Smiths lose to the young Bucks…


My inspiration to blog about all things sales-y comes from many sources, and often from the observations I make as I make my way through my every day, normal life – like this morning for instance.

It’s a Saturday and I have just been to the gym and was looking forward to having a flick through the newspapers whilst enjoying a Starbucks coffee. But first I needed the newspaper, so I went to the WH Smiths store across the road.

I have fond memories of WH Smiths from my childhood – it was where I used to buy my drawing pads and pencils so I could draw my favourite super-heroes from the comics I had just bought with my pocket money. In fact, its name is almost as much a part of my childhood memories as the much-missed Woolworths. Anyway back to today…

WH Smiths is no longer the jewel in the crown of the high street it once was, and the store I was in has in recent years reduced its floor-space to about a third of what it was – cost saving no doubt. Unfortunately, those saving don’t appear to have been passed onto staff training!

With newspaper in hand, I stood in a queue the size of which made me think someone must have been giving away a free bar of gold bullion with every Daily Telegraph, or had Smiths just had a resurgence in popularity that was going to result in a hundred new shops opening before the end of the year?

No – they only had one person serving, and she had all the enthusiasm of a turkey writing Christmas cards. Not once did she make eye contact with any customer, not once did she ask if there was anything else we needed, and not once did she say sorry for our wait.

I looked around me for reinforcements – someone to help this girl from her slow, lingering retail sales death. Yes there was one – a young guy with his WH Smith embossed shirt unbuttoned low enough to reveal a heavily tattooed chest and a crucifix around his neck so big even Van Helsing the vampire-slayer might need a fork-lift to borrow it.

Would he be her knight in shining armour and “jump on” the till beside her?

 No – instead he adopted a well-developed hundred-yard stare focussed on nothing particular, and especially not the snaking queue or his fast-withering sales colleague.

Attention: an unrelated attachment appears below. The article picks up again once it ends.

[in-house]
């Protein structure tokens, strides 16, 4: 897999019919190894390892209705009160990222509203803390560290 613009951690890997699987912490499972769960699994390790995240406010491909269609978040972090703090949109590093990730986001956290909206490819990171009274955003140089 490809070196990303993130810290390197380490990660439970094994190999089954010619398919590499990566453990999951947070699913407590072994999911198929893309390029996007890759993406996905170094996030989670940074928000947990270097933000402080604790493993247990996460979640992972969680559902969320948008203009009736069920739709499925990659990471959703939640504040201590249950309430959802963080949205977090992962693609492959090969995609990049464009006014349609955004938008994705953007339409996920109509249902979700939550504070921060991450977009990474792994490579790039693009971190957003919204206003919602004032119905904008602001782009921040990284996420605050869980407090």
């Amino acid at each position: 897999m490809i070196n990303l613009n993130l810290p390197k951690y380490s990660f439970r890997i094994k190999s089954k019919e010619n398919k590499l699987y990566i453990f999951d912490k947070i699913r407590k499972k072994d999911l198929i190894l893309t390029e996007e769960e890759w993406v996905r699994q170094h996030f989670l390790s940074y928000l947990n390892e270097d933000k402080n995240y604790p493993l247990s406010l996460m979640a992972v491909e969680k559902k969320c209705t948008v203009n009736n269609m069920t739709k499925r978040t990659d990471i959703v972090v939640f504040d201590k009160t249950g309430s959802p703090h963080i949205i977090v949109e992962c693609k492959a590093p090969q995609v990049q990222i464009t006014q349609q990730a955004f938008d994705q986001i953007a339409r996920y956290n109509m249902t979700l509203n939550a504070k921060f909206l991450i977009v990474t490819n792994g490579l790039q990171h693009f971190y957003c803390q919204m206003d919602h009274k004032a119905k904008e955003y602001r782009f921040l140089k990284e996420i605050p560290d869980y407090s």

In front of me, a lady was trying to exchange a cut-out newspaper voucher showing a picture of a pack of pens for an actual pack of pens.

“They’re not the same,” said the sales girl.

“Yes they are. They’re the same make and colour,” said the customer.

“No, you’re wrong. They’re not the same. We sold out of those this morning,” said the sales girl.

“Can you check?” asked the customer.

The sales girl gave a tut (yes, a TUT!) and waved to someone who looked vaguely like the manager, who had been hitherto hiding behind a pile of hard-back books, no doubt wondering why God had put her on this planet to work in WH Smiths.

The manageress came across, snatched the voucher from the customer’s fingers, snatched the pack of pens from the sales girl’s fingers and flounced off over to the stationary display, only to return with another pack of pens which she gave to the customer and said, “You can have these.”

I couldn’t keep the wide grin of surprise and incredulousness off my face. This shocking display of bad customer service was then topped off like a cherry on a cake, when the manageress did in fact “jump on” the next till. I was next in line.

Did she register my smile? Did she say sorry for my wait? Did she even ask if I wanted a bag? No, no and – no. I was summarily dismissed with a curt “Next!”

I was still shaking my head when I walked into Starbucks – the difference in service hit me in the face like a bucket of cold water.

Smiles, eye-contact, engagement and almost genuine interest in how your day was going – crowned by the master-stroke of asking your name when you ordered so when your drink was ready it wasn’t simply a tall skinny latte extra hot wet, but Damian, your latte is ready – brilliant!

Is it a surprise that Starbucks is a 21st century sensation that has become a mainstay of our new coffee culture? No.

Also, is it a surprise that WH Smiths is disappearing down the dumper faster than I can say CUSTOMER SERVICE? Definitely NO!

Why? Because the Starbucks staff are well trained, supported and their interaction with the customers is monitored. Not in a Big Brother way, but to just ensure that we, the customers, get the service we expect.

As for WH Smiths, I would imagine their staff training stops at how to make sure the newspapers are the right way up!

Don’t make the same WH Smiths mistakes with your business, or you could end the same way as Woolies!


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